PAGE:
Topic: William David Gold

Topic type:

A soldier of the Great War killed in action in Egypt.

Gold, W. D.

Lance Corporal William David Gold – 7/335        

William was born at Dunsandel on 21st February 1892, eldest son of William and Johnanna Gold.  He was educated at the Kowai Bush School. Being of a happy and genial disposition, he was extremely popular in the whole district. Before enlisting he was working as a labourer for C. H. Johnson at Kowai Bush. He had previous military experience having served with the Canterbury Yeomanry Cavalry. He was 5ft 8in tall with a fresh complexion, blue eyes and brown hair. His distinguishing feature was a mole on the left side of his chest.

He was the first in the district to enlist, and remarked, when war was declared, that he would be ready to go in half an hour. The day of his death, August 14th, was the third anniversary of his enlistment.  William enlisted on 20th Aug 1914 at Addington and was assigned to the Canterbury Mounted rifles. He embarked with the Main Body on 16th October 1914 bound for Suez on board Transport no 4. He arrived at Alexandria on 3rd December 1914, after 50 days at sea. He joined the fighting on Gallipoli on 9th May 1915 and was wounded in the hip in fighting on Walkers Ridge on 8th July. He was evacuated by hospital ship Gascon to Tigne Hospital in Malta. During the First World War, Malta served as a "Nurse of the Mediterranean" caring for 2500 officers and 55 400 troops from the Gallipoli campaigns. He returned to the advanced base at Mustapha on board the Ionian on 9 September and then re-joined his unit on Mudros on 15th September. However he fell ill with influenza and was admitted to the Ccasualty Clearing Station and then the 15 Stationary Hospital there on 17th October with enteritis. He was finally well enough to leave Mudros and arrived in Alexandria on 10 January 1916 on board the Ansonia. He re-joined his unit at Zeitoun the next day. He was posted to 1st Mounted Rifles at Hagley Park Camp on 9 March 1916. However his ill health was not over and he had a bad reaction to an inoculation and was sent to hospital at Kantara on 14 July but was back to his unit on the 17th. Next he had a bout of influenza on 5th April but was treated in the field. He was promoted Lance Corporal on 10th May 1917. Sadly only three months later he died of gunshot wounds to his abdomen and left arm received on 12th August. He died on 14th August at the 65th Casualty Clearing station at Rafa, aged 25, and was buried at Rafa by Chaplain Hayes. After the war his body was removed to the Kantara War Memorial Cemetery, Suez. In New Zealand William is remembered on the Kowai Bush War Memorial.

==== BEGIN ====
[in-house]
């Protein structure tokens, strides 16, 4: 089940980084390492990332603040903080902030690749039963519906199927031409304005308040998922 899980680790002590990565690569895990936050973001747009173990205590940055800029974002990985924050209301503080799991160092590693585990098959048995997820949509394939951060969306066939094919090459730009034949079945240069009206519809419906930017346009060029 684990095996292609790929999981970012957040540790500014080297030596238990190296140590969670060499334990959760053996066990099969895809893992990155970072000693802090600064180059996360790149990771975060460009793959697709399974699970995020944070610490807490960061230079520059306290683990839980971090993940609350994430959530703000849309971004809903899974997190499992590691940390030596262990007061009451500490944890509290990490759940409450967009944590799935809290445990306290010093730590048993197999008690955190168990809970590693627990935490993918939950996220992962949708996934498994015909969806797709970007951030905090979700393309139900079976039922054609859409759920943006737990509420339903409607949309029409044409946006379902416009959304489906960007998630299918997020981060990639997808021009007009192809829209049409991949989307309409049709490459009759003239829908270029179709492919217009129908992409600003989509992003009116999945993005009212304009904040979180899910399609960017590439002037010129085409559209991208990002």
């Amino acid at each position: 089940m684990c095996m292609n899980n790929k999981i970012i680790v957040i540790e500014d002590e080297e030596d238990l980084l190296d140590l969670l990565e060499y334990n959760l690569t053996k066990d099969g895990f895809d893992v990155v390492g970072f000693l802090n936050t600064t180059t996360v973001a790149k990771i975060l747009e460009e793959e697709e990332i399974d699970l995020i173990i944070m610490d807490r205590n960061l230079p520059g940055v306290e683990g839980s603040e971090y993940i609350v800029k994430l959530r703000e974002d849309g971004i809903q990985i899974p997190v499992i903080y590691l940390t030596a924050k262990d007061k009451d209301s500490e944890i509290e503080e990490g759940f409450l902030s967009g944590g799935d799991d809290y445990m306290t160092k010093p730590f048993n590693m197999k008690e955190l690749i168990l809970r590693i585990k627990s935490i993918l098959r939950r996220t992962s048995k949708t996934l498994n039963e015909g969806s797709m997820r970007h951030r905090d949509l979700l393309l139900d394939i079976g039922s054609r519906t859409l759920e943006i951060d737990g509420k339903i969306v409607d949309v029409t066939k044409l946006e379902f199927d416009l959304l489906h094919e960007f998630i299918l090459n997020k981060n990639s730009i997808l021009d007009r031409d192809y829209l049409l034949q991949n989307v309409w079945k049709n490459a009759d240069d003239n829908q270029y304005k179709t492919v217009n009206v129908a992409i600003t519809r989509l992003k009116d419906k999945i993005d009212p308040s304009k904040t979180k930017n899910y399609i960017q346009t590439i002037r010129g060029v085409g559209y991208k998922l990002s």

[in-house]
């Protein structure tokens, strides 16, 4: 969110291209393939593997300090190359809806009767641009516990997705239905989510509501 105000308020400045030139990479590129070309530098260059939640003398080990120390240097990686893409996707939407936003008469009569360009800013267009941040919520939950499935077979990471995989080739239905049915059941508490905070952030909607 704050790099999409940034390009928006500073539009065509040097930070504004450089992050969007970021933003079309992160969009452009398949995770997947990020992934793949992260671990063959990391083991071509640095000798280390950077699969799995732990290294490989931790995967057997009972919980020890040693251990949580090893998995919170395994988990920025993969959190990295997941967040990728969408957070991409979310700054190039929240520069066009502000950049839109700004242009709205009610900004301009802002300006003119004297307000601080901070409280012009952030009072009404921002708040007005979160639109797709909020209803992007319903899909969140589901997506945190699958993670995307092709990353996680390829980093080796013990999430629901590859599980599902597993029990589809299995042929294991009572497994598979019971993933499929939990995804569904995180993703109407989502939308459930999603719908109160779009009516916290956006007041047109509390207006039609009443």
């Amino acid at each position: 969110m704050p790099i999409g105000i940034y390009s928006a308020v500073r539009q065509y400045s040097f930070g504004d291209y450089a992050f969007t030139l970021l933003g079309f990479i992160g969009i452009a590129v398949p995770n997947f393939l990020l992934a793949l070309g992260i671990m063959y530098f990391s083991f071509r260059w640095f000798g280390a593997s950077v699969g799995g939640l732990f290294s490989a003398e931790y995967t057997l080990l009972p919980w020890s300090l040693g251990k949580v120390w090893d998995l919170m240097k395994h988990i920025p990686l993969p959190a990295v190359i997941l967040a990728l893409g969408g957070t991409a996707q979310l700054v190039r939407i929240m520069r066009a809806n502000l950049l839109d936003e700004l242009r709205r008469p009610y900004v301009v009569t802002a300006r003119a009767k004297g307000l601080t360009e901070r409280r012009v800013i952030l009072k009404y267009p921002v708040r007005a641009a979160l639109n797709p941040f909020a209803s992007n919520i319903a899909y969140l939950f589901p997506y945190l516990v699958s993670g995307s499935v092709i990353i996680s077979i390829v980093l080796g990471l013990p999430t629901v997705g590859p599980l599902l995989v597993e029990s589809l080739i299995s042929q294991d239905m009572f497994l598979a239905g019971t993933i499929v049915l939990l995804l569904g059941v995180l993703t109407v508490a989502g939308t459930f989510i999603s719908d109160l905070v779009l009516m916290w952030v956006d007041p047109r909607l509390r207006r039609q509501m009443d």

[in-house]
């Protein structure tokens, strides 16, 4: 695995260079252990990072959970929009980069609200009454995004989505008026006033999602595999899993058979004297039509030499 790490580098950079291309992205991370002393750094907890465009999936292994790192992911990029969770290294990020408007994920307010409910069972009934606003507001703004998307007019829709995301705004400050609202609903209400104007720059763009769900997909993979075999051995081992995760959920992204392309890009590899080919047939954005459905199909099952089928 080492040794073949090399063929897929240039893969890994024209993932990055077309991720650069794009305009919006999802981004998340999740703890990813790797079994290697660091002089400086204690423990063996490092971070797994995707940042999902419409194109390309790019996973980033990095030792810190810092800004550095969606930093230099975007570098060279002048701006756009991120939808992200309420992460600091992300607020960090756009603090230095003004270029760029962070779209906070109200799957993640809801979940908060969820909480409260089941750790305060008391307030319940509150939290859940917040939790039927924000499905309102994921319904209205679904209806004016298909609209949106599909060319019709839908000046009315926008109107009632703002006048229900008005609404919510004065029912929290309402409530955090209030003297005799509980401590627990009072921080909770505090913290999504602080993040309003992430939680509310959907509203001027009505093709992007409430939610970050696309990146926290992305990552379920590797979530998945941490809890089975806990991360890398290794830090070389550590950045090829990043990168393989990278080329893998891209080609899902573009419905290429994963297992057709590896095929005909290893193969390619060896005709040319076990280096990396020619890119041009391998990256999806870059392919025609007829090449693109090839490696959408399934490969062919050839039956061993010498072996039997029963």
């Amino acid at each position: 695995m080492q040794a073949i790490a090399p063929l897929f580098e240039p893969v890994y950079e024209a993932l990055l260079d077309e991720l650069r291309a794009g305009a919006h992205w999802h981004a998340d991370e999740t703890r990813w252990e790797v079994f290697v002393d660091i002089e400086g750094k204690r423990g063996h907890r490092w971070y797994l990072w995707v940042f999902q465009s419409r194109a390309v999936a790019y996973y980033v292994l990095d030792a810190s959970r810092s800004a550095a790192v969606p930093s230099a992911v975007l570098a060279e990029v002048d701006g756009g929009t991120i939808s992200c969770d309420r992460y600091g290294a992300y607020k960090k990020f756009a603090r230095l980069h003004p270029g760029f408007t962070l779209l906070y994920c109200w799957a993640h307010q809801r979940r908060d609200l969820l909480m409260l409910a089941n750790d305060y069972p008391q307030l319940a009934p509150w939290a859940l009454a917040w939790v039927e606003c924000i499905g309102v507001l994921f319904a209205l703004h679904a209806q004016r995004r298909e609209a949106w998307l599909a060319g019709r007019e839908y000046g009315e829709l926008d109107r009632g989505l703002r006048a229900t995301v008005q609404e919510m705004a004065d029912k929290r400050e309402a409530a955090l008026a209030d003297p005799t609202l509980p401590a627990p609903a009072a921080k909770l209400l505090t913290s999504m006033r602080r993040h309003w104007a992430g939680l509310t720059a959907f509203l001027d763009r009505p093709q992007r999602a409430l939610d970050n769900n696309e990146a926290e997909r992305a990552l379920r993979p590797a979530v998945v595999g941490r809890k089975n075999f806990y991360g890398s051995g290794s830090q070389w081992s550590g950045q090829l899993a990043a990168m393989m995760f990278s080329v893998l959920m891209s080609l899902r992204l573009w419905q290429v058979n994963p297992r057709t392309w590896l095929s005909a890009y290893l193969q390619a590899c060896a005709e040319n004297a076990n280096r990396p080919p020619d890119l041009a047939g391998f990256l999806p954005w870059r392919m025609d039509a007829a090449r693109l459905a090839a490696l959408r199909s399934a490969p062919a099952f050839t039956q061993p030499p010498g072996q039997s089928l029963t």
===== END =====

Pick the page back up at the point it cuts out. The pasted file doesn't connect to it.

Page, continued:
Cemetery locale history : Kantara War Memorial Cemetery is situated at Kantara East on the eastern side of the Suez Canal, 160 kilometres north-east of Cairo and 50 kilometres south of Port Said. In the early part of the First World War, Kantara was an important point in the defence of Suez against Turkish attacks and marked the starting point of the new railway east towards Sinai and Palestine, begun in January 1916. Kantara developed into a major base and hospital centre and the cemetery was begun in February 1916 for burials from the various hospitals, continuing in use until late 1920. After the Armistice, the cemetery was more than doubled in size when graves were brought in from other cemeteries and desert battlefields, notably those at Rumani, Qatia, El Arish and Rafa. The Second World War again saw Kantara as a hospital centre. No 1 General Hospital was there from July 1941 to December 1945 and two others, Nos 41 and 92, were there in turn for varying periods. One of the major allied medical units in the area, No 8 Polish General Hospital, adjoined the war cemetery. KANTARA WAR MEMORIAL CEMETERY now contains 1,562 Commonwealth burials of the First World War and 110 from the Second World War. There are also 341 war graves of other nationalities in the cemetery, many of them made from the Polish hospital and concentrated in a distinct Polish extension. Near the entrance to the cemetery is the KANTARA MEMORIAL, bearing the names of 16 New Zealand servicemen of the First World War who died in actions at Rumani and Rafa, and who have no known grave. In 1961, nearby Kantara Indian Cemetery became inaccessible and it was decided that the 283 First World War servicemen buried there should instead be commemorated at Kantara War Memorial Cemetery. Panels bearing the names of the dead were affixed to the wall of the cemetery behind the Stone of Remembrance, forming the KANTARA INDIAN CEMETERY MEMORIAL.

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William David Gold

First Names:William David
Last Name:Gold
Date of Birth:21st February 1892
Place of Birth:Dunsandel
Date of Death:14 August 1917
Place of Death:Suez, Egypt
Memorial or Cemetery:Kantara War Memorial Cemetery, Suez.
Age at death:25
User Name:Selwyn Library
Occupation before enlisting:Labourer
Marital Status:Single
Nominal Roll:269
Regiment or Service:Canterbury Mounted Rifles
Country:New Zealand
Enlistment details:Kowai Bush
Parents or Next of Kin:Son of William and Johanna Gold, of Kowai Bush, Canterbury.
Service Number:7/335
Rank last held:Lance Corporal
Embarkation:16 October 1914
Place of Embarkation:Lyttelton
Transport:Tahiti or Athenic
Theatres of War:Gallipoli, Palestine
Cause of Death:Killed in action